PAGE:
Retail assortment strategy is experiencing a renaissance as retailers couple art, science and process excellence to win over consumers.
Companies such as Target, Gap and Macy's have all talked about the strategy behind their assortment management and how they are navigating everything from inventory levels to port delays to forecasting sell-through and out-of-stock. The trick is to offer an assortment of goods that can maximize customer value as well as profits.
When it comes to assortment, retailers can go deep with a vast array of goods, wide by covering every category, localized or mass market. Assortment optimization refers to trading off breadth and depth to optimize value. Toss in private label goods and the assortment game gets complicated. One thing is clear, retailers will need process transformation to remove inefficiencies needed to balance assortment and prices in an inflationary shopping environment.
Here's a quick tour of retail assortment strategies:
The Gap CEO Sonia Syngal said on the company's fourth quarter earnings call:
We buy a lot of units to distribute to 2,800 stores. And so, what we're doing is applying more and more advanced analytics and AI to optimize our distribution from our distribution centers to our stores. We get better with more even sell-through and less markdowns whether that's size optimization or assortment optimization for seasonality or whether it's just replenishing sell-throughs. We're expecting some nice benefits on that front as well as on forecasting — fashion forecasting. We have a multiyear plan on inventory management transformation and the big wins this year will be around allocation.
Macy's CEO Jeff Gennette said on the company's fourth quarter earnings call:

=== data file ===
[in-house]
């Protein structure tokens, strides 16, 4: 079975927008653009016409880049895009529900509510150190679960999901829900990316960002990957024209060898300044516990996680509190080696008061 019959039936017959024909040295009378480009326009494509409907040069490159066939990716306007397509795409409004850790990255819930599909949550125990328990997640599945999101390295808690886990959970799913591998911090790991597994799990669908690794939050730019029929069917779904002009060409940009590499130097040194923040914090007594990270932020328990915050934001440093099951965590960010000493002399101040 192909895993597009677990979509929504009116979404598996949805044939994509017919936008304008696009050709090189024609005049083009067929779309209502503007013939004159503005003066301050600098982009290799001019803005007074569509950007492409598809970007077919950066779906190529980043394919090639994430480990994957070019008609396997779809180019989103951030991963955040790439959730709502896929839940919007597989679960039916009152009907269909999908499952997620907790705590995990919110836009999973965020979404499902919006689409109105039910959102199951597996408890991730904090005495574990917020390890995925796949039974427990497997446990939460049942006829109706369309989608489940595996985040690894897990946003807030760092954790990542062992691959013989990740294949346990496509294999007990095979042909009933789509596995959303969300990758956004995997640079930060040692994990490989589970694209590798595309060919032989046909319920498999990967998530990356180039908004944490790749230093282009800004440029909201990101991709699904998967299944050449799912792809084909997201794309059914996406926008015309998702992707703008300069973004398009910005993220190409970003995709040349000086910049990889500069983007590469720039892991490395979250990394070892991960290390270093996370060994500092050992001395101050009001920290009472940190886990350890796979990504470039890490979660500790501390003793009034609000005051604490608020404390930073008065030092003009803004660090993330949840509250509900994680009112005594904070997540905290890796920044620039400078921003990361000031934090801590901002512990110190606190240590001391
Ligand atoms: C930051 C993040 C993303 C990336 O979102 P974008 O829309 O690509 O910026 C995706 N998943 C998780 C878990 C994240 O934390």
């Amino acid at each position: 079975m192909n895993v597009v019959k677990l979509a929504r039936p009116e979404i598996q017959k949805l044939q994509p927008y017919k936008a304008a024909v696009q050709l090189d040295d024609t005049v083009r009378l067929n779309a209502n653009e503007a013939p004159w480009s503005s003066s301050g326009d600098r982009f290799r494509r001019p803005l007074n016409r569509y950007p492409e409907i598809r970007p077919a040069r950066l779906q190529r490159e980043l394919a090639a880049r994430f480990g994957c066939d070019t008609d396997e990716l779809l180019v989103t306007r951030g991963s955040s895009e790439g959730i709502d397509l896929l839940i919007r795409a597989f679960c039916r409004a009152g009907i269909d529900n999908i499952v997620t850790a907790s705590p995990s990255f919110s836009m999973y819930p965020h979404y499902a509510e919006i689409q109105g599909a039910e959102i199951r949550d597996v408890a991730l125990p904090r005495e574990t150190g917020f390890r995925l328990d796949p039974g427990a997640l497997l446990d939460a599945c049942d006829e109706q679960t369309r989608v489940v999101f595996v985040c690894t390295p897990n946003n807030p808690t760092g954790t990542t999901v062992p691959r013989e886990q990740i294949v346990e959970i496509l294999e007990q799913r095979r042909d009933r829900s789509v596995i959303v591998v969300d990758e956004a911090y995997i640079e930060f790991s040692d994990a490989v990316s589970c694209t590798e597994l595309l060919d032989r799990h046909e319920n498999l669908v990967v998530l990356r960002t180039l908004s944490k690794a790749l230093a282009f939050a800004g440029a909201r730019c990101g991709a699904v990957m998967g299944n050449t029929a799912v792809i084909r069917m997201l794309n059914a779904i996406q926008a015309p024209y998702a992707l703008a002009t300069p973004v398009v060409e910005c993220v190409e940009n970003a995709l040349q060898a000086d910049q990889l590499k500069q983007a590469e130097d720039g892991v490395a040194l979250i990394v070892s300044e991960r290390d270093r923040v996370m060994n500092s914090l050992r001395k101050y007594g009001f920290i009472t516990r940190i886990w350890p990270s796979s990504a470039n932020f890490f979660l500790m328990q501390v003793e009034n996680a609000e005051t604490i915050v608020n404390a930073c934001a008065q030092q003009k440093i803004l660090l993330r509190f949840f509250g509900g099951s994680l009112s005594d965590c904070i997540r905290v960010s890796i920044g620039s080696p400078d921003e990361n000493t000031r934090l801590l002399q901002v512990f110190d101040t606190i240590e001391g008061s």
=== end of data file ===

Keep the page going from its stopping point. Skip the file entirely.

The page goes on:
Through our data-driven merchandising approach and our team's agility and creativity, we successfully navigated supply chain challenges, ensuring we had a strong assortment for the holiday season. We placed bets on categories like fragrances, fine jewelry, home decor, men's outerwear, toys, sleepwear and watches, which all performed well in the quarter.
Gennette added that assortment is co-mingled with inventory and supply chain transformation too.
Target's Christina Hennington, Executive Vice President and Chief Growth Officer, said on the company's fourth quarter earnings conference call:
Through our careful balance of exclusive owned brands and industry-leading national brands, Target differentiates by curating a unique assortment, driving preference in a crowded retail landscape.
She added that Target's assortment is also about driving customer value and relationships. "We are able to develop and produce products at an incredible quality and value, always a focus for our guests, but never more so than in an inflationary environment," said Hennington. "Our guests tell us that affordability begins with price, but also includes proximity, accessibility and assortment choices that satisfy any budget."
It's clear that retail executives believe the key to their success is assortment. Behind those assortment choices are process excellence and data that connects execution with inventory management, supply chain transformation and continuous improvement
Accenture recently noted in a research paper that "one-size-fits-all no longer works - retailers need to strike the right balance between hyper-localized and common assortments." To find that balance, Accenture argued that retailers need to consider context, the company’s data foundation as well as the full integration of analytical results into decisions.
In a report, Accenture noted:
Consumer-centric assortments are THE key lever to sustainably grow net sales, profitability, and increase loyalty. Consequently, assortment optimization is experiencing a renaissance. The most beaten truism of retail – the right product at the right time and the right place with the right price – proves its applicability once again.
Behind those assortment decisions is execution management and process mining. Through process optimization, retailers can decide what to automate and how to improve operations based on real-world data.
According to Accenture, "process uniqueness" is what wins the day. A prime example would be Target's omnichannel approach coupled with delivery. Here's a look at Accenture's assortment meets automation progression (image source: Accenture):